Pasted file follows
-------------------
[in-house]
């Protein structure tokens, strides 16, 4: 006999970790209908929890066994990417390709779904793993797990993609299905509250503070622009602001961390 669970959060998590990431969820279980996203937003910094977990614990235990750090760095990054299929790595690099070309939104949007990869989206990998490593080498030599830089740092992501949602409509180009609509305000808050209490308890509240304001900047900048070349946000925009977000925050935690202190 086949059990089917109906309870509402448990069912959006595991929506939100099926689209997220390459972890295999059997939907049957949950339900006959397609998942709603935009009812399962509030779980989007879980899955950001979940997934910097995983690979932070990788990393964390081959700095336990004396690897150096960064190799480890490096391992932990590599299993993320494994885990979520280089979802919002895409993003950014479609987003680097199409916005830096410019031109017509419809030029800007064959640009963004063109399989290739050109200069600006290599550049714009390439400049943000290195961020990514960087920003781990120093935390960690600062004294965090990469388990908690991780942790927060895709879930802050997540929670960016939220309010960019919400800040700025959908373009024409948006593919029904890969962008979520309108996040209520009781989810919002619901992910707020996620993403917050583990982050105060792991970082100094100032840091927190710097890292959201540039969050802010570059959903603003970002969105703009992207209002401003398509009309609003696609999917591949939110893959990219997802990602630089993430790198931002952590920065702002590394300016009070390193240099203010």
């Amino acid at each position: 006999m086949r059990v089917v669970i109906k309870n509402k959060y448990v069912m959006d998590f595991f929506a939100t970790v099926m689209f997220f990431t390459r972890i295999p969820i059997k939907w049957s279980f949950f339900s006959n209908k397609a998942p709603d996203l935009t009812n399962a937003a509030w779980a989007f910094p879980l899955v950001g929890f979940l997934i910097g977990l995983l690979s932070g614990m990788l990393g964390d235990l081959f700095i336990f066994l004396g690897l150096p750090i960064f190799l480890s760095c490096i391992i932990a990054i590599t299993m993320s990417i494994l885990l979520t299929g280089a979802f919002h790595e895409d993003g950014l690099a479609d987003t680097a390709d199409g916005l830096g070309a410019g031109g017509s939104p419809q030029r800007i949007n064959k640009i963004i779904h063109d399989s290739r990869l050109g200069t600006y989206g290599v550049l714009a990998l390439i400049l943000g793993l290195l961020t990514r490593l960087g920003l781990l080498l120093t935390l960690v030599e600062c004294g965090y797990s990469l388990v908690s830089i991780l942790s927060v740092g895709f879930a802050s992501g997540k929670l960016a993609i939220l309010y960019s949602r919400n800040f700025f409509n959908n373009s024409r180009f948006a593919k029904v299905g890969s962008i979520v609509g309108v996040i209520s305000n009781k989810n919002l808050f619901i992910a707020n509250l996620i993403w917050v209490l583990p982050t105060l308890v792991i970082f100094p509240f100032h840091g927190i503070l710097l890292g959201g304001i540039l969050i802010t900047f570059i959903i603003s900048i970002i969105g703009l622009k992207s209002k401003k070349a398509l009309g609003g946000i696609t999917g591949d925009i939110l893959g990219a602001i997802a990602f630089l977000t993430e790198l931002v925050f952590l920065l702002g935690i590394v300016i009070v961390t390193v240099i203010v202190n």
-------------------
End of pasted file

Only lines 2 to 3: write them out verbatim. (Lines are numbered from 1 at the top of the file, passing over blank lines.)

């Protein structure tokens, strides 16, 4: 006999970790209908929890066994990417390709779904793993797990993609299905509250503070622009602001961390 669970959060998590990431969820279980996203937003910094977990614990235990750090760095990054299929790595690099070309939104949007990869989206990998490593080498030599830089740092992501949602409509180009609509305000808050209490308890509240304001900047900048070349946000925009977000925050935690202190 086949059990089917109906309870509402448990069912959006595991929506939100099926689209997220390459972890295999059997939907049957949950339900006959397609998942709603935009009812399962509030779980989007879980899955950001979940997934910097995983690979932070990788990393964390081959700095336990004396690897150096960064190799480890490096391992932990590599299993993320494994885990979520280089979802919002895409993003950014479609987003680097199409916005830096410019031109017509419809030029800007064959640009963004063109399989290739050109200069600006290599550049714009390439400049943000290195961020990514960087920003781990120093935390960690600062004294965090990469388990908690991780942790927060895709879930802050997540929670960016939220309010960019919400800040700025959908373009024409948006593919029904890969962008979520309108996040209520009781989810919002619901992910707020996620993403917050583990982050105060792991970082100094100032840091927190710097890292959201540039969050802010570059959903603003970002969105703009992207209002401003398509009309609003696609999917591949939110893959990219997802990602630089993430790198931002952590920065702002590394300016009070390193240099203010």
């Amino acid at each position: 006999m086949r059990v089917v669970i109906k309870n509402k959060y448990v069912m959006d998590f595991f929506a939100t970790v099926m689209f997220f990431t390459r972890i295999p969820i059997k939907w049957s279980f949950f339900s006959n209908k397609a998942p709603d996203l935009t009812n399962a937003a509030w779980a989007f910094p879980l899955v950001g929890f979940l997934i910097g977990l995983l690979s932070g614990m990788l990393g964390d235990l081959f700095i336990f066994l004396g690897l150096p750090i960064f190799l480890s760095c490096i391992i932990a990054i590599t299993m993320s990417i494994l885990l979520t299929g280089a979802f919002h790595e895409d993003g950014l690099a479609d987003t680097a390709d199409g916005l830096g070309a410019g031109g017509s939104p419809q030029r800007i949007n064959k640009i963004i779904h063109d399989s290739r990869l050109g200069t600006y989206g290599v550049l714009a990998l390439i400049l943000g793993l290195l961020t990514r490593l960087g920003l781990l080498l120093t935390l960690v030599e600062c004294g965090y797990s990469l388990v908690s830089i991780l942790s927060v740092g895709f879930a802050s992501g997540k929670l960016a993609i939220l309010y960019s949602r919400n800040f700025f409509n959908n373009s024409r180009f948006a593919k029904v299905g890969s962008i979520v609509g309108v996040i209520s305000n009781k989810n919002l808050f619901i992910a707020n509250l996620i993403w917050v209490l583990p982050t105060l308890v792991i970082f100094p509240f100032h840091g927190i503070l710097l890292g959201g304001i540039l969050i802010t900047f570059i959903i603003s900048i970002i969105g703009l622009k992207s209002k401003k070349a398509l009309g609003g946000i696609t999917g591949d925009i939110l893959g990219a602001i997802a990602f630089l977000t993430e790198l931002v925050f952590l920065l702002g935690i590394v300016i009070v961390t390193v240099i203010v202190n």